Pew Search Stats Don't Tell Companies What They Need to Know

Last Updated Aug 8, 2008 2:57 PM EDT

Signpost forest in Watson Lake, Yukon, CanadaThe Pew Internet & American Life Project has come out with yet more Internet search statistics -- in this case, only half of all people online use search during an average day. That's useful information, but I've also been noticing that much of what we think we know about search is concerned with what people do, but not necessarily why they do it. When companies focus too much on the what without answering the why, they run a great risk of making enormous mistakes when planning for the future.

Consider a company that sells widgets. One day management finds that red widgets are greatly outselling blue widgets and collectively declares, "Ah, ha! People want red widgets. Let's shift manufacturing accordingly." However, the reason people are ordering red is that they needed widgets and a number of big resellers had the blue models on back order, because far more people had been asking for blue than red.

The direction management has taken, based on looking at what happened but not at why, will only reinforce the perceived demand for red widgets because the company will make even fewer blue units. By not satisfying what customers are really looking for, the company leaves itself vulnerable to competitors who might enter the market with a large inventory of blue widgets and capture much of the market share.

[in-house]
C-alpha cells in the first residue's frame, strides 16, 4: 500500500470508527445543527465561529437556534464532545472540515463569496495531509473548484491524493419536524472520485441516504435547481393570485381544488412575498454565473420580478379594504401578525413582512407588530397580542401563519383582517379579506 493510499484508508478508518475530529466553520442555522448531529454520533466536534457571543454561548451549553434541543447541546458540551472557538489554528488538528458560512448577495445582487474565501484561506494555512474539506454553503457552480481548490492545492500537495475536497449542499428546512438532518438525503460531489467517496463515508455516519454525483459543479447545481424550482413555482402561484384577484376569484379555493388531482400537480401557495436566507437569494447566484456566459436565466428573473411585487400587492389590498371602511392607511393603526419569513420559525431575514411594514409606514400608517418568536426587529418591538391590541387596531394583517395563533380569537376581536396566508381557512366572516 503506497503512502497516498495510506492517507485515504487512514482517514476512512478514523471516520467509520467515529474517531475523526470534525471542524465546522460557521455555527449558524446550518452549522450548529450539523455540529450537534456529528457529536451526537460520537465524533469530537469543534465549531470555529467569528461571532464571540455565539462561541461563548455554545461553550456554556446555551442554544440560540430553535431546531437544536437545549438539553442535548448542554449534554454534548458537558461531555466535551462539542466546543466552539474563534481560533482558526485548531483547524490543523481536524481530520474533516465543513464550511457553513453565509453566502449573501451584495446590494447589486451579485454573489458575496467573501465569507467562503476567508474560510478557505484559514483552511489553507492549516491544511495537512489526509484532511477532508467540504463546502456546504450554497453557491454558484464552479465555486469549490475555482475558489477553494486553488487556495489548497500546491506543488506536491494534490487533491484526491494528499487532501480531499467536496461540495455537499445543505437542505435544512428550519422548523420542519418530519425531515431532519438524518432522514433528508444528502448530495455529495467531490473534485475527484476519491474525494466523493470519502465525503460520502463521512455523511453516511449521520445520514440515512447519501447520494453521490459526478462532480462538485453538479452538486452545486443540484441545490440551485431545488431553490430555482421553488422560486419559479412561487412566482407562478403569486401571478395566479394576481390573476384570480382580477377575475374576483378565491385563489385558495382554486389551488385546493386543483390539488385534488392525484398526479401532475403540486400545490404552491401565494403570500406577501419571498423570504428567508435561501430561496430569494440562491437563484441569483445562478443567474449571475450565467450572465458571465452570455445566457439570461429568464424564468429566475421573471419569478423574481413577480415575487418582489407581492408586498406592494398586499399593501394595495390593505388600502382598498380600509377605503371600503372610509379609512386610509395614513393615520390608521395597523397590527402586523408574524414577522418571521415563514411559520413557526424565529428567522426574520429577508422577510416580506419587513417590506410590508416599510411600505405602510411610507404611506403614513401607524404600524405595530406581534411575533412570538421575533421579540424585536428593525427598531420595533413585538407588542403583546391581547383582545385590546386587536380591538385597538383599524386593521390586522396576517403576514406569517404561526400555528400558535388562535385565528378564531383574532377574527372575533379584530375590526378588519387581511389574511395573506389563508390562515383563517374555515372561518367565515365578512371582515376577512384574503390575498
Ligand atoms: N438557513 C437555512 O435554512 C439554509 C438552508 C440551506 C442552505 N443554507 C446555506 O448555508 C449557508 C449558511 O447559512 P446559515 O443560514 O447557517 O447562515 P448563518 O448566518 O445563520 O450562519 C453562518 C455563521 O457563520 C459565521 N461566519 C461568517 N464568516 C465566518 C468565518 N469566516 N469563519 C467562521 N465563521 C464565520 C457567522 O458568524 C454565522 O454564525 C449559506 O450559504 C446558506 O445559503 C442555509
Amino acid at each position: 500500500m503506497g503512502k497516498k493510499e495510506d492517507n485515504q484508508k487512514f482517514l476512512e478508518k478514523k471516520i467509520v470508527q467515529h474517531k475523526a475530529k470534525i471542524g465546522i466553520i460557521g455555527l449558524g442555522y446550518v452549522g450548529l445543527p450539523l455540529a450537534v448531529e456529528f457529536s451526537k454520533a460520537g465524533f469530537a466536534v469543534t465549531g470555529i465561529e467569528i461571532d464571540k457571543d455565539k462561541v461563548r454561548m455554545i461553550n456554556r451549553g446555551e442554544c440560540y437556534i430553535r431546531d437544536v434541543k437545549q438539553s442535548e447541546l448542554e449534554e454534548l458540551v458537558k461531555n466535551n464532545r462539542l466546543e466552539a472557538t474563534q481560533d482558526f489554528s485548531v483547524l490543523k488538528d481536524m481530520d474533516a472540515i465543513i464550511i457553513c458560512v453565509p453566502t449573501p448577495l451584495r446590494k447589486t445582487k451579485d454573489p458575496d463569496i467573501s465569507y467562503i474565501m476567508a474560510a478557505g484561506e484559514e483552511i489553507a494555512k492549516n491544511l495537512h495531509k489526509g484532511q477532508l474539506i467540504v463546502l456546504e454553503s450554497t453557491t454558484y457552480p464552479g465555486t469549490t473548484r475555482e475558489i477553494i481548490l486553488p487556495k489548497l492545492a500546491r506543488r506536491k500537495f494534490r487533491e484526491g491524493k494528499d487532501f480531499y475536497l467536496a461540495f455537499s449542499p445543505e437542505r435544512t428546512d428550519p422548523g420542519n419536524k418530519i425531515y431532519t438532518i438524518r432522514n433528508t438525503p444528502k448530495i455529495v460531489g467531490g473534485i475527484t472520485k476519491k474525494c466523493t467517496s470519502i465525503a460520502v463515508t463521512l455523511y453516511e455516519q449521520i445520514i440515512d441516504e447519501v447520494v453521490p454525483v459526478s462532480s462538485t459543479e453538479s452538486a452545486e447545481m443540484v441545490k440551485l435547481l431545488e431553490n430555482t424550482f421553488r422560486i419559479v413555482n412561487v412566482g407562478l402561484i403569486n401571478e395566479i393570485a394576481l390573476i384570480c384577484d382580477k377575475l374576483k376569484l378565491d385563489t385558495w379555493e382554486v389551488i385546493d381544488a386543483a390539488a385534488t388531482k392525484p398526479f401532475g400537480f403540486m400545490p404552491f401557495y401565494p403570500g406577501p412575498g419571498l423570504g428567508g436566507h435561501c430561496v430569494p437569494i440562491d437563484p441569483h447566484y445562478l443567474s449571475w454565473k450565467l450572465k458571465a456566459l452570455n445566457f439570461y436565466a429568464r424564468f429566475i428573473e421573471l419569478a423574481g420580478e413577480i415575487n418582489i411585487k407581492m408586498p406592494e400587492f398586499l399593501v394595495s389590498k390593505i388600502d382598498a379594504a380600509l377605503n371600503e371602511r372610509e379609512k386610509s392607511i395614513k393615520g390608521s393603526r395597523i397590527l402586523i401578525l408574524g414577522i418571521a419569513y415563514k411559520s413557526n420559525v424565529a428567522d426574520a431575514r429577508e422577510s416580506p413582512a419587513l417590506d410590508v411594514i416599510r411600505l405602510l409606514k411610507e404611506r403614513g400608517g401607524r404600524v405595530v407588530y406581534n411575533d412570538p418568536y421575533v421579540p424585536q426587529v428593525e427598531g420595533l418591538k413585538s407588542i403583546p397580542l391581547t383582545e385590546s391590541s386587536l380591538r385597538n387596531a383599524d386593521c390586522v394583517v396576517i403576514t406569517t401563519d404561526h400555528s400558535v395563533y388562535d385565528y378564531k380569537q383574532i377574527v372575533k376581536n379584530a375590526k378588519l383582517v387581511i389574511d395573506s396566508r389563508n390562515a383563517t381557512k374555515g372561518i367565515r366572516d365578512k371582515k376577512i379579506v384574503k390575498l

Let's look more specifically at search. Only half of people are using search on an average day. You could interpret that fact reasonably as the industry having enormous growth opportunity, and I'd agree. But how you proceed should depend on why people act as they do. Are they looking for casual information, like a phone number or address? Are they researching something for business? Prowling for porn? Do people use different search engines for different types of information and uses? The answers can bring completely different views of important common questions, such as the following:

  • Who is "on top" in the search game?
  • What are your chances of selling a given product through a specific combination of search engine and search term?
  • Are you using the right key words to get the behavior you're looking for on the web?
Depending on the answers, and how many people give them, your strategy changes.

Unfortunately, this type of insight is seldom available in the reports you often see quoted on the web. No wonder, because such research is hardly easy to do, and understanding it takes more space and time than you'll get in a single browser page. That means you may have to undertake some directed research yourself. But to find the right way to proceed in business, that's exactly what a company needs to do.

Signpost image via Morguefile user wedhatted under standard site license.

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    Erik Sherman is a widely published writer and editor who also does select ghosting and corporate work. The views expressed in this column belong to Sherman and do not represent the views of CBS Interactive. Follow him on Twitter at @ErikSherman or on Facebook.